As a personal reflection after the conference, I asked myself what was new to me, what surprised me, what I disagreed with and also, was there anything missing from the conference, if so what? I want to take a minute to reflect upon what I thought was missing.  I love that we have moved from teacher led instruction of skills to creating learning opportunities for students' understanding, problem solving and critical thinking skills.  These are such important topics to be talking about in order to refine and improve our teaching practice.  However, all of these things were about students doing our problems and not about creating their own meaningful work.
As teachers, coaches and leaders, we learned how to create better tasks, formative assessments, engaging number talks, etc.  We're doing a lot of creating for students to consume, do and apply.  This teacher work is important for students learning, but it shouldn't be our only focus.  Just as we create on a daily basis, our students need that opportunity as well.  I'm not saying that teachers aren't allowing this opportunity, but we're not talking about how important it is for students to produce their own meaningful work. Quality, open-ended math tasks should lead students to problem solve with creative thinking.  In the past, students were expected to solve a problem with the same process as the teacher.  I think every speaker I heard this week values individual, creative thinking from students.  I want to challenge us to not just expect students to creatively solve our problems, but also to draw out their unique creative talents in an educational system that is focused on consuming knowledge and achieving academic success.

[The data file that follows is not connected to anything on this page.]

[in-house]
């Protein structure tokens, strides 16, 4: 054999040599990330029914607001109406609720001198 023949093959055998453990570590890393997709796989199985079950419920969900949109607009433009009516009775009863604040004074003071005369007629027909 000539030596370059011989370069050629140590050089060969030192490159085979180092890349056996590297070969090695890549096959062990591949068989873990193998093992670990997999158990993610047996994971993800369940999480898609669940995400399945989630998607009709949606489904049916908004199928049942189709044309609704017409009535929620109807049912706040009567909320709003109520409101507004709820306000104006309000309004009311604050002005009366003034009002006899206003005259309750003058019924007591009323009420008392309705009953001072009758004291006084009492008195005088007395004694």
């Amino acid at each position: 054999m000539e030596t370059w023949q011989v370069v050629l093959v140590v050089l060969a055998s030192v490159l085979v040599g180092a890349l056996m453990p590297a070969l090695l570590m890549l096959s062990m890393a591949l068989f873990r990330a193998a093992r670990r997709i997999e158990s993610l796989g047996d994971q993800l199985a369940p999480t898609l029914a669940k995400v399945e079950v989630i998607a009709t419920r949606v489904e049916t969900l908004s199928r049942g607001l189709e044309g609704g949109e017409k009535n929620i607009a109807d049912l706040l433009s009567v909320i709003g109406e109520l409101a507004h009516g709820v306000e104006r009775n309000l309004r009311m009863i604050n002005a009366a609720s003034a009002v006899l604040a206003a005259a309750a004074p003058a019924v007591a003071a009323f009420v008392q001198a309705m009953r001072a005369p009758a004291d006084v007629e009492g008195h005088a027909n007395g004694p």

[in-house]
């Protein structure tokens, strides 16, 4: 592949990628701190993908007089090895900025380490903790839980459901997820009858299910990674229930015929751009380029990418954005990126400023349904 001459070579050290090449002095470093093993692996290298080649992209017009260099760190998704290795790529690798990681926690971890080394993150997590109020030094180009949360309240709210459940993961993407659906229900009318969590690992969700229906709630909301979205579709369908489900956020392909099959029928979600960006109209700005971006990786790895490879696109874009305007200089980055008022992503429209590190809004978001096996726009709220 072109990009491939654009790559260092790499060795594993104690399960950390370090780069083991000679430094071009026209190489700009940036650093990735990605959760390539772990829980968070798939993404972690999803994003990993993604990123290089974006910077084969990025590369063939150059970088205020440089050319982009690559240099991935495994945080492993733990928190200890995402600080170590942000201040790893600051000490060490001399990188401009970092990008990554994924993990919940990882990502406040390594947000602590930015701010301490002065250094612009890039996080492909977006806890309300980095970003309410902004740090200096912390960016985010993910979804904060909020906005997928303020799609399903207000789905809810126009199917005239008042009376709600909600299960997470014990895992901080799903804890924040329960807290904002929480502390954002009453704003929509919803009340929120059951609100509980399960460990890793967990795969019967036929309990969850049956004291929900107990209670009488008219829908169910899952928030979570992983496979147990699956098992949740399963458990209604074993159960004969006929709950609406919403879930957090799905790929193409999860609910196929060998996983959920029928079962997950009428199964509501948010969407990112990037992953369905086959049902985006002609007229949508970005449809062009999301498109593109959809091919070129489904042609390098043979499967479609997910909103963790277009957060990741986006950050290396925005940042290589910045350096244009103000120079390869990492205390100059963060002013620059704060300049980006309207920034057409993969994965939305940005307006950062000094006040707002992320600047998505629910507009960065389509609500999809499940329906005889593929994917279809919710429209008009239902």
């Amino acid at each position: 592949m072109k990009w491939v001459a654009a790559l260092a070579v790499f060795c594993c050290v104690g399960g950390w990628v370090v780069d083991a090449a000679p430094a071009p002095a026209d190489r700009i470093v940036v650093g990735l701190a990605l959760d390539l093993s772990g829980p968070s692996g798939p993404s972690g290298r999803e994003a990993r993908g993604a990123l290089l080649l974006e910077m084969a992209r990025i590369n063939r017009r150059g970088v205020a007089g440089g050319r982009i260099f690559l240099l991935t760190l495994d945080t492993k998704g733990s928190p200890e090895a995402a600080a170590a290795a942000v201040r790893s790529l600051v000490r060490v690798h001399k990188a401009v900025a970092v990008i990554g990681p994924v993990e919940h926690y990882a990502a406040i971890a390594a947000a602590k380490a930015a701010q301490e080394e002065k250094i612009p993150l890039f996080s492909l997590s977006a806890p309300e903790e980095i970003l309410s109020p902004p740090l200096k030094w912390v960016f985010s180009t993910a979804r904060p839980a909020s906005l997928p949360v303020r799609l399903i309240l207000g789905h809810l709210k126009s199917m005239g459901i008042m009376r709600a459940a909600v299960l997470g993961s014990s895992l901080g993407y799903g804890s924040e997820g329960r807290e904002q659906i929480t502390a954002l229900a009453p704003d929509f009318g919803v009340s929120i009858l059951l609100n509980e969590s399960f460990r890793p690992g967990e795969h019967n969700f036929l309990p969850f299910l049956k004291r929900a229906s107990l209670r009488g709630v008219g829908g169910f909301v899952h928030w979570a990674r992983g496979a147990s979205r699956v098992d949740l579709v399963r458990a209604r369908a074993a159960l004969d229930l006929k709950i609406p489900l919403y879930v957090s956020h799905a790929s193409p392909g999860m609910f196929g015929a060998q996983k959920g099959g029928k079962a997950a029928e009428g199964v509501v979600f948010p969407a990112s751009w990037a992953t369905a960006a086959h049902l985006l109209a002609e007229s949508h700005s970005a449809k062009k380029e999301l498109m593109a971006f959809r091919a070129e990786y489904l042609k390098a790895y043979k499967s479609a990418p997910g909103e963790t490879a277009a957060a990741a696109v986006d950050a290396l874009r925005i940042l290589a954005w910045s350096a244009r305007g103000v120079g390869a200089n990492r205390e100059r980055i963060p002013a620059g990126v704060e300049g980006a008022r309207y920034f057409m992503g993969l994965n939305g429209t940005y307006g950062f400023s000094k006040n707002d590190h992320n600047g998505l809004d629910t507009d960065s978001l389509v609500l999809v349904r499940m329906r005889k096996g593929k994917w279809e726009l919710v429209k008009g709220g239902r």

Assigning projects where students create something new gives opportunity for differentiation, student voice and multiple entry points.  When students create, they have pride in what they produce.  Creation gives students ownership of their learning.  They get to display their learning in their own style.  I've found that students who aren't engaged on a day-to-day basis come alive when I assign projects.  So often as teachers we feel pressure to find the topics and examples that will peek our students interest.  By assigning projects, we give students the power to bring their interests into our classroom.  When students create, I get to know them better.